- In my testing this entire process has the same response time as using a public RPC node provided by the Solana foundation. Response times from my location in Dallas to my RPC in Miami are taking about 80–100ms round-trip.
Setup: WAF on the StackPath Portal
4a. The “origin” address is the public IP address of your RPC. Note the port number
:8080 The WAF only works on the HTTP(S) ports of 80, 443, 8080, 8443. In this case we will be using 8080 as our RPC port.
5. Setup a rate limiting rule.
Setup: WAF on your RPC
If you’re setting up an RPC on StackPath, checkout my guide for setting up a node on StackPath first.
- Configure your infrastructure provider’s network policies.
2. Setup a local firewall to deny access to the RPC ports, and therefore the RPC, to anyone except StackPath IP addresses. This way, to communicate with the RPC, requests will have to come through the StackPath WAF. I’m using UFW and a quick bash script to white/green-list StackPath IP addresses because it’s easy in Ubuntu.
curl --request GET \--url 'https://gateway.stackpath.com/cdn/v1/ips?response_type=PLAIN_TEXT' \--header 'Authorization: Bearer yourtokenhere'###
2b. Save the output as a text file. (stackpathiplist.txt in my example)
2c. Create a bash script to add each IP address to the firewall rules.
for i in $(cat stackpathiplist.txt);
sudo ufw allow from "$i" to any port 8080
sudo ufw allow 8000:8020/udp
sudo ufw allow ssh
This script will iterate through each line of the text files and add the IP addresses to the firewall rule set.
Notice I also allowed 8000 through 8020 for TCP and UDP. This is for the Solana protocols. Also, please double check that ssh is allowed before you enable ssh.
2d. Once run, the bash script should take a minute to add all the rules. You only need to run it once, and the rules should persist after reboots.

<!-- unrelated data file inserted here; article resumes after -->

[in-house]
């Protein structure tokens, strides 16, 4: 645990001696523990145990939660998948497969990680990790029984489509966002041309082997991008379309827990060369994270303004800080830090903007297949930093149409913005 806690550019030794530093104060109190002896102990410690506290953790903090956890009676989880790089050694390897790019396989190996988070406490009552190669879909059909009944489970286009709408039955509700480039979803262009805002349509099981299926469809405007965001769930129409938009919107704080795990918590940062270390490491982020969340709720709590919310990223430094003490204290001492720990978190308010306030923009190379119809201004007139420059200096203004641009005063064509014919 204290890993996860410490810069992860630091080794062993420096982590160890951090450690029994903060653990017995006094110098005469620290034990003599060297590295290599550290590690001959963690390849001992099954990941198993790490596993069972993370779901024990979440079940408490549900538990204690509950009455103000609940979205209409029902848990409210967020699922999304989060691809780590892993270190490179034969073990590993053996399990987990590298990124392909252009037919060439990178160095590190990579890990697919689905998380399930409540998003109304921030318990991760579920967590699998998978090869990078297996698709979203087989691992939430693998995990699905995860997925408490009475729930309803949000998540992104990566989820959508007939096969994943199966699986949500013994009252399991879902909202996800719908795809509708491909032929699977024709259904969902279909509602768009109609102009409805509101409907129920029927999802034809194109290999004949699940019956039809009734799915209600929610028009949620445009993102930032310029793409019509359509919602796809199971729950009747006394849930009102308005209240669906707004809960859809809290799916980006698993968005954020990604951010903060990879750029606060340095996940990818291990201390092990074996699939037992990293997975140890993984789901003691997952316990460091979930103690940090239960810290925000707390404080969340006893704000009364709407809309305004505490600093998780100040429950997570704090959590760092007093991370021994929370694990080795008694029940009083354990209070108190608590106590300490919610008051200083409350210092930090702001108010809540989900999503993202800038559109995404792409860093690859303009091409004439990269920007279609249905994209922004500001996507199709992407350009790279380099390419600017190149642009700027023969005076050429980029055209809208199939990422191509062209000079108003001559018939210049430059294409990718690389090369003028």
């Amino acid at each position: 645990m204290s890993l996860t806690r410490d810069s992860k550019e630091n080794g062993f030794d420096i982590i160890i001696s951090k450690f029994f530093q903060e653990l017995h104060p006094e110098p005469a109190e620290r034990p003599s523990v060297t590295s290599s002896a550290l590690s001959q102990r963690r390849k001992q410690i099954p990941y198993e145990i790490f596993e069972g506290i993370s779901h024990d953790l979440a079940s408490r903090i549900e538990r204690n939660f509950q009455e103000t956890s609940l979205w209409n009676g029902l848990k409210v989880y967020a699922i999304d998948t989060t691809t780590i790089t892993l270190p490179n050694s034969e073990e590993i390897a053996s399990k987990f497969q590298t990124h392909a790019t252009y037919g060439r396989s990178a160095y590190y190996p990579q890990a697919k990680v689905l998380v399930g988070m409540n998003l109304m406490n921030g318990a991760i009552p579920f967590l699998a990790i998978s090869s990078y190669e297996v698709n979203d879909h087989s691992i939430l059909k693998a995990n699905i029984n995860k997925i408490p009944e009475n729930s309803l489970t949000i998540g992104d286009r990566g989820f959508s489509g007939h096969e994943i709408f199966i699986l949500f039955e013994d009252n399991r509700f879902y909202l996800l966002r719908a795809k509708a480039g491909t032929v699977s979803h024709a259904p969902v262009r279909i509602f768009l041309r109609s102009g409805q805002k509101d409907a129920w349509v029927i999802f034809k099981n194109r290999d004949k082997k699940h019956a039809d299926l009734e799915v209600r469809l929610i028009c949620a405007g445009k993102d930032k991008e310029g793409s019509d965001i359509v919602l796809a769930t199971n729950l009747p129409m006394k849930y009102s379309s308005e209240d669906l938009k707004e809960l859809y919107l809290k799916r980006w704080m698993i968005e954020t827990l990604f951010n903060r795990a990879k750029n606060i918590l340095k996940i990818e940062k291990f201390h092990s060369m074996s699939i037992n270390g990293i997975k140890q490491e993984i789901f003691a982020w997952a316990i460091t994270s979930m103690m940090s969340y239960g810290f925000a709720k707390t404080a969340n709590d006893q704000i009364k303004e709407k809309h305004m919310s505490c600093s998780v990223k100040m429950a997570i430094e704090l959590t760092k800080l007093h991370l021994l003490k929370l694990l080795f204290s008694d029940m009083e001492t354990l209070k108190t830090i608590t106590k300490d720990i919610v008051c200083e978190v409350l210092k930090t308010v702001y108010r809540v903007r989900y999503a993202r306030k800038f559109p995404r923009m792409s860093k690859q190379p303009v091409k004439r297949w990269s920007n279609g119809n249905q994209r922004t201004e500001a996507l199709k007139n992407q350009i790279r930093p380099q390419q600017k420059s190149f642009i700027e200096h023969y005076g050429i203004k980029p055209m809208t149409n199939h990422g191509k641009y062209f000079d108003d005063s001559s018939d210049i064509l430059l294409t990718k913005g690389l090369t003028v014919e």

3. You did allow ssh right? Now enable UFW with
sudo ufw enable. Check to make sure all the rules are enables with
sudo ufw status.You should see StackPath’s IP addresses as well as ports 8000:8020 open for business.
4. Finally, start your RPC with the following options enabled.
--rpc-port 8080 // The RPC port should be configured to 8080--dynamic-port-range 8000–8020 // There is flexibility here, but it should match what the ports you allowed in UFW and the infrastructure provider's network policies--public-rpc-address 0.0.0.0:0000 // I noticed when you use this as your public IP address it shows the RPC public address as "None" in Gossip even without the --private-rpc flag enabled--no-port-check // Otherwise it will attempt to check 0.0.0.0:8080 and cause an error
Now that it’s up, lets look at it in action.
I used a bash script to run requests until it triggered the block rule I created. While the rule is triggered, I can’t make requests on my RPC and the WAF returns an error code of my choosing.
In the SP// portal I can see my my IP address hammering away and the WAF blocking it.
I can even drill down into each instance of triggered rule.
And that’s it! In my next post I will detail a full NFT mint using a website hosted on SP// CDN and an RPC hosted on SP//. All protected by WAF.
If you’re interested in using SP// WAF, you can sign up today at www.stackpath.com.
If you’re interested in a free trial of WAF or other SP// products, reach out to me on twitter @ https://twitter.com/J_Shelby_J